The symptoms are related to the excess of glucocorticoids, such as: weight gain, weakness, insomnia, among others, which develop rapidly between 2 to 6 months. Some patients may present hypersecretion of adrenal androgens simultaneously, so they do not experience the typical effects of catabolism such as skin and muscle atrophy. Feminization due to hormonal imbalance and hyperaldosteronism (produces low potassium levels in the blood and in many cases high blood pressure), occurs in less than 10% of cases [1].

Patients with tumors that do not secrete hormones may present symptoms related to the growth of the mass, such as abdominal pain, weight loss, anorexia, among others. They are often accidentally found during diagnostic imaging [1].

What is the prognosis?

The 5-year survival is approximately 45 to 60% in patients with early stages and 10 to 20% for advanced stages of the disease. According to the recommendations of the clinical guidelines of the European Society of Endocrinology, for adrenocortical carcinoma the prognosis of this disease depends on an early diagnosis, staging and rapid initiation of treatment according to the characteristics of the patient [4].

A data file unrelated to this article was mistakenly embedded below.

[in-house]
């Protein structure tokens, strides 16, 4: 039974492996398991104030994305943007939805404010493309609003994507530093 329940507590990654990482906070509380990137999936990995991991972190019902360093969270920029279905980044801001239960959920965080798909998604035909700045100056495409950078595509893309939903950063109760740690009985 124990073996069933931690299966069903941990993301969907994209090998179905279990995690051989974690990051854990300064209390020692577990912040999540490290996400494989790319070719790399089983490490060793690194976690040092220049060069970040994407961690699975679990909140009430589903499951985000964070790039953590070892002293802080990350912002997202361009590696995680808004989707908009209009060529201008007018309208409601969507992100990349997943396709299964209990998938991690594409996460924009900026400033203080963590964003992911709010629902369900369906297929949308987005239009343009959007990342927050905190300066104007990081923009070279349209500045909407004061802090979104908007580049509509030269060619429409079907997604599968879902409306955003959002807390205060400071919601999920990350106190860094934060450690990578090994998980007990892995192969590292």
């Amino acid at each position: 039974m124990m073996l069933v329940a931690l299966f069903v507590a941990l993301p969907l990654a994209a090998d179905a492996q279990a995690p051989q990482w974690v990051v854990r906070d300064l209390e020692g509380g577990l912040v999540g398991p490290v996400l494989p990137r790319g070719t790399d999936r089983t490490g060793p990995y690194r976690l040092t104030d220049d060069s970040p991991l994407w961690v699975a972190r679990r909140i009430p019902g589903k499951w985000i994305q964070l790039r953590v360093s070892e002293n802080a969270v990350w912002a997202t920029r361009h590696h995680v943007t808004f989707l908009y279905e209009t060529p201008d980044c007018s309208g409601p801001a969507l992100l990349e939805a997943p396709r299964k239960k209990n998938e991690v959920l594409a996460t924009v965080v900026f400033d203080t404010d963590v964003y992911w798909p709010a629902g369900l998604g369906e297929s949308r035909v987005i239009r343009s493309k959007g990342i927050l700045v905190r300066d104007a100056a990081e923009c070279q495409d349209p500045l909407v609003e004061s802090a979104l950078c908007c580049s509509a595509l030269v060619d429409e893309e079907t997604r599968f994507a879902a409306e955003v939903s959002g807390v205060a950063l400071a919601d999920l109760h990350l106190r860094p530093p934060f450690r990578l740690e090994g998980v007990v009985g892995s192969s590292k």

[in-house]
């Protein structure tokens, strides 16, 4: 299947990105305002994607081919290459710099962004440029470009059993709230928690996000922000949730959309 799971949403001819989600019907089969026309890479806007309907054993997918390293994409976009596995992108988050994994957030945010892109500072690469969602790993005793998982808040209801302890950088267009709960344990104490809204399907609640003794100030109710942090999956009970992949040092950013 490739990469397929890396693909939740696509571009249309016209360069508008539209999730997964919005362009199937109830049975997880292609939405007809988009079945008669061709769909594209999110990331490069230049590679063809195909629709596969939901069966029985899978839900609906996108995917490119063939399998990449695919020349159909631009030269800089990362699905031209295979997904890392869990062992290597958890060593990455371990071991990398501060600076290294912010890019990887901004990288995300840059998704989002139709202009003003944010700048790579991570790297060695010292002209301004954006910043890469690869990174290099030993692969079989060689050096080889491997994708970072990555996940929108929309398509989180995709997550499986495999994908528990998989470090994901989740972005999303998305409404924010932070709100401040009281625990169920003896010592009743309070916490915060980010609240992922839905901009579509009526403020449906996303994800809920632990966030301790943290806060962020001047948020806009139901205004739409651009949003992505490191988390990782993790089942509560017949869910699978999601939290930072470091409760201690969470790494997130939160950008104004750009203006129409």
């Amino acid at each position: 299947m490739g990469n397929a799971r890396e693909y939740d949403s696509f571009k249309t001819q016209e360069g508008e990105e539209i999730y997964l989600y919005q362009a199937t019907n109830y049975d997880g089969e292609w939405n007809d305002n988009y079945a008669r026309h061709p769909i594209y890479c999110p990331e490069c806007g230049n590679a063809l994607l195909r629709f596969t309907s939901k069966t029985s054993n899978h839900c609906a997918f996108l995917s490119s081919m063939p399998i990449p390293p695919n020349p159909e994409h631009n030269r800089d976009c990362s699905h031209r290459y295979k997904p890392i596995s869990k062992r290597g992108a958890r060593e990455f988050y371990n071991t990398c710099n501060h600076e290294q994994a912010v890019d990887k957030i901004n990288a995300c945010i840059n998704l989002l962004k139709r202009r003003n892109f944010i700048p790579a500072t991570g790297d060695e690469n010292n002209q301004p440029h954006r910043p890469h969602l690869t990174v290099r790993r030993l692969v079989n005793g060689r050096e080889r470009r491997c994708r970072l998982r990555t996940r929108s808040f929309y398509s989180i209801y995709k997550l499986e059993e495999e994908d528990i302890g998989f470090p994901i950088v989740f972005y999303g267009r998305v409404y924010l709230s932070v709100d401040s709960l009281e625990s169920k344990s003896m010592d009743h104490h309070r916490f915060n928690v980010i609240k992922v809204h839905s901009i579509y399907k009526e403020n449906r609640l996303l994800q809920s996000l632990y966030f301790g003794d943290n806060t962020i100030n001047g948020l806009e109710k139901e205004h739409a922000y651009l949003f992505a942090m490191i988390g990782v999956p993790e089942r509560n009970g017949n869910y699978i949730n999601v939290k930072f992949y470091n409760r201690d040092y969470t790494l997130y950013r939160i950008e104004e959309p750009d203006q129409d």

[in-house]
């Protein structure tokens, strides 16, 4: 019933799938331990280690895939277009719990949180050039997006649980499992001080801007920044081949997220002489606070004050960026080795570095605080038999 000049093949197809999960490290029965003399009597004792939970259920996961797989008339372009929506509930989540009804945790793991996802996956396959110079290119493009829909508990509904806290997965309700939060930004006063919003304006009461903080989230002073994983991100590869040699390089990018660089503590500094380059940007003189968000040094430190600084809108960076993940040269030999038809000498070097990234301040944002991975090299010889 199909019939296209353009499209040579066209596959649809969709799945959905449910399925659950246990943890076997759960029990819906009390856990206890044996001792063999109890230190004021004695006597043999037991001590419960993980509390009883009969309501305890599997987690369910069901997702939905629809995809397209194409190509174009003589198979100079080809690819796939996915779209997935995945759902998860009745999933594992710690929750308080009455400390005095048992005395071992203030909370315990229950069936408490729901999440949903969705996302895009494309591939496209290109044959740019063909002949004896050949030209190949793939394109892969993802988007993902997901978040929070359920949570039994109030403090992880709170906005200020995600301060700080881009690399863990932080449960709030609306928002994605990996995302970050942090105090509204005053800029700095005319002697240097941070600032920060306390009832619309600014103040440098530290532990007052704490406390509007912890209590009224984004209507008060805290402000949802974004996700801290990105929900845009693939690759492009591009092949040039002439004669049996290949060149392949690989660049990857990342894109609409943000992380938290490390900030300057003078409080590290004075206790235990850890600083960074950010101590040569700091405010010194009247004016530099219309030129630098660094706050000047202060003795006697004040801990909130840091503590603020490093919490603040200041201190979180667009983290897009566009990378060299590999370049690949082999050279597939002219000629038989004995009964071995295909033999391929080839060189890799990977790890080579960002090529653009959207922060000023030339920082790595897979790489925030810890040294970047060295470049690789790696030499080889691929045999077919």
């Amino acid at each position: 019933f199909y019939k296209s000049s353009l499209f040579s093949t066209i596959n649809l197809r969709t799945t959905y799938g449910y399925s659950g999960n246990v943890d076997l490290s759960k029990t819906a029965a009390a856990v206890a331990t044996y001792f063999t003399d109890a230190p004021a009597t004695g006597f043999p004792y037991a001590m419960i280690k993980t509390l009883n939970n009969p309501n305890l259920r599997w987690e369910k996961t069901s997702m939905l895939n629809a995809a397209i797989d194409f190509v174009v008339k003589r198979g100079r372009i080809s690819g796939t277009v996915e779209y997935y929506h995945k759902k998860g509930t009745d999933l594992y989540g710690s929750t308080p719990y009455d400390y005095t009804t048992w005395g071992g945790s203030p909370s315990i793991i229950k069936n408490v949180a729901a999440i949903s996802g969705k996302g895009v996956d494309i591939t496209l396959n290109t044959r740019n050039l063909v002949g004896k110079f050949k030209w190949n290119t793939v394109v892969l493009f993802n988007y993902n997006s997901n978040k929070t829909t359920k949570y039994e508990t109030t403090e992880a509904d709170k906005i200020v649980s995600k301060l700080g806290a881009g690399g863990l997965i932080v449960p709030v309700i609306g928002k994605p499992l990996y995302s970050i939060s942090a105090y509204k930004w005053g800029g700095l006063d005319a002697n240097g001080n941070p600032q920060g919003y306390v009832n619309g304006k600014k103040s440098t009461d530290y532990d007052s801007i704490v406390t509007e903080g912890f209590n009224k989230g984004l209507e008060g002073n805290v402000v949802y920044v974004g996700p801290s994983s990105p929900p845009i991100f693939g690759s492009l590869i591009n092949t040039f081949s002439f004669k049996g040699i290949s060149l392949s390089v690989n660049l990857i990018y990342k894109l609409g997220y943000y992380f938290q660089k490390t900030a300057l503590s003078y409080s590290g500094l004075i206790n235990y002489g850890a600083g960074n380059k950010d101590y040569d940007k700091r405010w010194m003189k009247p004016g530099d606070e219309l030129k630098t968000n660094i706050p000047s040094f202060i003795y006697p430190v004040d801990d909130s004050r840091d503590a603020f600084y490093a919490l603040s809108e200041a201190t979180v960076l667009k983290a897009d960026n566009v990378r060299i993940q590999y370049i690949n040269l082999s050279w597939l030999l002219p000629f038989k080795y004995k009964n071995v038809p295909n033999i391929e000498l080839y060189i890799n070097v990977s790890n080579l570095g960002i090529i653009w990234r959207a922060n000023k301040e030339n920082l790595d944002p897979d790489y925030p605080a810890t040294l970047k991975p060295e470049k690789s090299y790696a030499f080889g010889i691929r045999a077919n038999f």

• Ng L, Libertino JM. Adrenocortical carcinoma: diagnosis, evaluation and treatment.J Urol. 2003;169(1):5.
  • Allolio B. and Fassnacht M. Clinical review: Adrenocortical carcinoma: clinical update. J Clin Endocrinol Metab. 2006;91(6):2027.
  • Lacroix A. Clinical presentation and evaluation of adrenocortical tumors.UpToDate.May, 2020.
  • Fassnacht M., Dekkers M., Else T., et al. European Society of Endocrinology Clinical Practice Guidelines on the management of adrenocortical carcinoma in adults, in collaboration with the European Network for the Study of Adrenal Tumors.2018.